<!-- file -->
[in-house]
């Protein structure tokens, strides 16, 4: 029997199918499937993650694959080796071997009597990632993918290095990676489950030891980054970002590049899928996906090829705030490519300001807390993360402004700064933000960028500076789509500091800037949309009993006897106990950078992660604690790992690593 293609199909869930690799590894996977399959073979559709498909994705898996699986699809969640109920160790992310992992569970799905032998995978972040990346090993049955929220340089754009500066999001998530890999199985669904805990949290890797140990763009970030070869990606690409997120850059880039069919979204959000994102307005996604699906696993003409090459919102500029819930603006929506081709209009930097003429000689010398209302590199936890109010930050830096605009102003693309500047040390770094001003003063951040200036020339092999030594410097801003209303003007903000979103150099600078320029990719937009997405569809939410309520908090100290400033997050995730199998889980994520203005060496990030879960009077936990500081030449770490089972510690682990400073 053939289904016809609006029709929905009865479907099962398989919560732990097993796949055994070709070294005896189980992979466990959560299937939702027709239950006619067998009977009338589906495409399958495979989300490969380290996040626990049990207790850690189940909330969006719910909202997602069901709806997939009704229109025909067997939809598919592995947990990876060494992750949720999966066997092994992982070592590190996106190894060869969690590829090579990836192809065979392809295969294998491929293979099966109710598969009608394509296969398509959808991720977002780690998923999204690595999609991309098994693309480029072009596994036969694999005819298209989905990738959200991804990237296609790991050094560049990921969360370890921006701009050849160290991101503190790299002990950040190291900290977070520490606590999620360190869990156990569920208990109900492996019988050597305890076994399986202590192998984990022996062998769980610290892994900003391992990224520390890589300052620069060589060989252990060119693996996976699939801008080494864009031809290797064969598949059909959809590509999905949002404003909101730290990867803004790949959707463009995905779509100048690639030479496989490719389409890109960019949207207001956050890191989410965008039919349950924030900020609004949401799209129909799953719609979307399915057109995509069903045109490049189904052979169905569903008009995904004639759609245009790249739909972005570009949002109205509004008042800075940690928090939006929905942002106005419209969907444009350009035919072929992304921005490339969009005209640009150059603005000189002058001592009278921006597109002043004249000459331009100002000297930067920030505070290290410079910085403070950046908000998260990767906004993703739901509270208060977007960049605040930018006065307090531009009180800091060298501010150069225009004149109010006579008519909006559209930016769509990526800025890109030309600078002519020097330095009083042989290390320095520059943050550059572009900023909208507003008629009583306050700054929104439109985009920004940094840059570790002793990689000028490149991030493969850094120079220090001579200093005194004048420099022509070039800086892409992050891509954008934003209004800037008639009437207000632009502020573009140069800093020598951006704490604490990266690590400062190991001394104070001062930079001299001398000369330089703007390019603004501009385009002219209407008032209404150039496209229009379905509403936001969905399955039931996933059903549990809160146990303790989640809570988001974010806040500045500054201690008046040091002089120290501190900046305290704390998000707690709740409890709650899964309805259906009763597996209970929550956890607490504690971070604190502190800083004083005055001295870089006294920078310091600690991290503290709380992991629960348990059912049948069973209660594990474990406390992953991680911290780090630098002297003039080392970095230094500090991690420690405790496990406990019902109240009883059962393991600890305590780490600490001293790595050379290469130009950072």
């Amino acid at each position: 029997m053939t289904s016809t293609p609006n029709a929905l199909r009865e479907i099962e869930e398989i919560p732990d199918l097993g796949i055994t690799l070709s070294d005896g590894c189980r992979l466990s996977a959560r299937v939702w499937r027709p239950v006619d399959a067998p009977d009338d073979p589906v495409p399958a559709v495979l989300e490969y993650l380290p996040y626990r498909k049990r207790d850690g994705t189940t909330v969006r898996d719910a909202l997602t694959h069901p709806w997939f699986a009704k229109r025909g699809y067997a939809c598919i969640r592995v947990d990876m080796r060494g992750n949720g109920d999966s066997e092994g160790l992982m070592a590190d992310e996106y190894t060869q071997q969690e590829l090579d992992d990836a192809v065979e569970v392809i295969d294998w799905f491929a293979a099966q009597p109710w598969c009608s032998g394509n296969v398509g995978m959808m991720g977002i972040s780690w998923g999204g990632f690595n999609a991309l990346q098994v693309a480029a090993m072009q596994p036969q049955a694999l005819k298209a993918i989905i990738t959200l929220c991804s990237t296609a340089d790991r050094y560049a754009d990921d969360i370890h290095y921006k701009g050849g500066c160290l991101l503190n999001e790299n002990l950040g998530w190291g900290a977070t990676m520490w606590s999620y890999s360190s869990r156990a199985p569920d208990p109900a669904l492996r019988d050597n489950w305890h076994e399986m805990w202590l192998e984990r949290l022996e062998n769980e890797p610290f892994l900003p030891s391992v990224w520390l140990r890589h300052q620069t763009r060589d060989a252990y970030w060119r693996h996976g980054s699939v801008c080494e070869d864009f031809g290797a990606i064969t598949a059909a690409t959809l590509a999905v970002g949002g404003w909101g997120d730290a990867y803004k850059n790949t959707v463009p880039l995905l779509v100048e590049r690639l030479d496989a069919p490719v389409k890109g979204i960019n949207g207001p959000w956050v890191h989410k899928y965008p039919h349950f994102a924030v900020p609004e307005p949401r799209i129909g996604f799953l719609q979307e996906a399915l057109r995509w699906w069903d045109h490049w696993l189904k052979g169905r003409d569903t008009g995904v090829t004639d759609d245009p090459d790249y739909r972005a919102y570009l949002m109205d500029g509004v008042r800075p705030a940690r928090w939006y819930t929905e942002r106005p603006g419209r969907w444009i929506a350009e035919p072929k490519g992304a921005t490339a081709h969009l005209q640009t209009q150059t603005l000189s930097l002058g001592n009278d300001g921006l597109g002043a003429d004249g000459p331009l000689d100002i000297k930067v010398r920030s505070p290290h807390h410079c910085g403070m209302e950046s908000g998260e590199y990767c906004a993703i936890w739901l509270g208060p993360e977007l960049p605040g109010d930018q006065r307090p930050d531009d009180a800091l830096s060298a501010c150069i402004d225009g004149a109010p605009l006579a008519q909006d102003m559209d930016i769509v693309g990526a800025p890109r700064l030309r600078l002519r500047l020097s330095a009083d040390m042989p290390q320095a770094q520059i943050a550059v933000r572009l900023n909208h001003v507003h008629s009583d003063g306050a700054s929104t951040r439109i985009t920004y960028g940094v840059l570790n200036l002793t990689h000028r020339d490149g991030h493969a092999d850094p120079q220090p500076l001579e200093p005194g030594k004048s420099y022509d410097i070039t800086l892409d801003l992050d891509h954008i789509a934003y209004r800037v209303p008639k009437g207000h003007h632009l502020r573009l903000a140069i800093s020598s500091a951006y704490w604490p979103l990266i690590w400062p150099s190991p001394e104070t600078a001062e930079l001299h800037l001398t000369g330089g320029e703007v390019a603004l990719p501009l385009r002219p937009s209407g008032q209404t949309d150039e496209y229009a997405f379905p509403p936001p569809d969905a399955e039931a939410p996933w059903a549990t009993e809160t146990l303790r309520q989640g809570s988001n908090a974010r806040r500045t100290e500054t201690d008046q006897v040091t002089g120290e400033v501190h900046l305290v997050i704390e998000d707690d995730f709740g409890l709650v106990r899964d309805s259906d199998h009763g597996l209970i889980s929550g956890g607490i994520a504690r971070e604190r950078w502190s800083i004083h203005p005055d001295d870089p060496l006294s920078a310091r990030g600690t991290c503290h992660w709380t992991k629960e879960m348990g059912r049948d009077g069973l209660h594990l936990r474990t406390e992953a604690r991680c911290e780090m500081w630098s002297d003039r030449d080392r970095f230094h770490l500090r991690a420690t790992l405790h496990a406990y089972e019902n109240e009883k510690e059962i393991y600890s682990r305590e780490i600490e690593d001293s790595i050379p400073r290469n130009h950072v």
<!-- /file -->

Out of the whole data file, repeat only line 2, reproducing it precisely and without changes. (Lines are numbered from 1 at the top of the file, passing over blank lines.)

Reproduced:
């Protein structure tokens, strides 16, 4: 029997199918499937993650694959080796071997009597990632993918290095990676489950030891980054970002590049899928996906090829705030490519300001807390993360402004700064933000960028500076789509500091800037949309009993006897106990950078992660604690790992690593 293609199909869930690799590894996977399959073979559709498909994705898996699986699809969640109920160790992310992992569970799905032998995978972040990346090993049955929220340089754009500066999001998530890999199985669904805990949290890797140990763009970030070869990606690409997120850059880039069919979204959000994102307005996604699906696993003409090459919102500029819930603006929506081709209009930097003429000689010398209302590199936890109010930050830096605009102003693309500047040390770094001003003063951040200036020339092999030594410097801003209303003007903000979103150099600078320029990719937009997405569809939410309520908090100290400033997050995730199998889980994520203005060496990030879960009077936990500081030449770490089972510690682990400073 053939289904016809609006029709929905009865479907099962398989919560732990097993796949055994070709070294005896189980992979466990959560299937939702027709239950006619067998009977009338589906495409399958495979989300490969380290996040626990049990207790850690189940909330969006719910909202997602069901709806997939009704229109025909067997939809598919592995947990990876060494992750949720999966066997092994992982070592590190996106190894060869969690590829090579990836192809065979392809295969294998491929293979099966109710598969009608394509296969398509959808991720977002780690998923999204690595999609991309098994693309480029072009596994036969694999005819298209989905990738959200991804990237296609790991050094560049990921969360370890921006701009050849160290991101503190790299002990950040190291900290977070520490606590999620360190869990156990569920208990109900492996019988050597305890076994399986202590192998984990022996062998769980610290892994900003391992990224520390890589300052620069060589060989252990060119693996996976699939801008080494864009031809290797064969598949059909959809590509999905949002404003909101730290990867803004790949959707463009995905779509100048690639030479496989490719389409890109960019949207207001956050890191989410965008039919349950924030900020609004949401799209129909799953719609979307399915057109995509069903045109490049189904052979169905569903008009995904004639759609245009790249739909972005570009949002109205509004008042800075940690928090939006929905942002106005419209969907444009350009035919072929992304921005490339969009005209640009150059603005000189002058001592009278921006597109002043004249000459331009100002000297930067920030505070290290410079910085403070950046908000998260990767906004993703739901509270208060977007960049605040930018006065307090531009009180800091060298501010150069225009004149109010006579008519909006559209930016769509990526800025890109030309600078002519020097330095009083042989290390320095520059943050550059572009900023909208507003008629009583306050700054929104439109985009920004940094840059570790002793990689000028490149991030493969850094120079220090001579200093005194004048420099022509070039800086892409992050891509954008934003209004800037008639009437207000632009502020573009140069800093020598951006704490604490990266690590400062190991001394104070001062930079001299001398000369330089703007390019603004501009385009002219209407008032209404150039496209229009379905509403936001969905399955039931996933059903549990809160146990303790989640809570988001974010806040500045500054201690008046040091002089120290501190900046305290704390998000707690709740409890709650899964309805259906009763597996209970929550956890607490504690971070604190502190800083004083005055001295870089006294920078310091600690991290503290709380992991629960348990059912049948069973209660594990474990406390992953991680911290780090630098002297003039080392970095230094500090991690420690405790496990406990019902109240009883059962393991600890305590780490600490001293790595050379290469130009950072």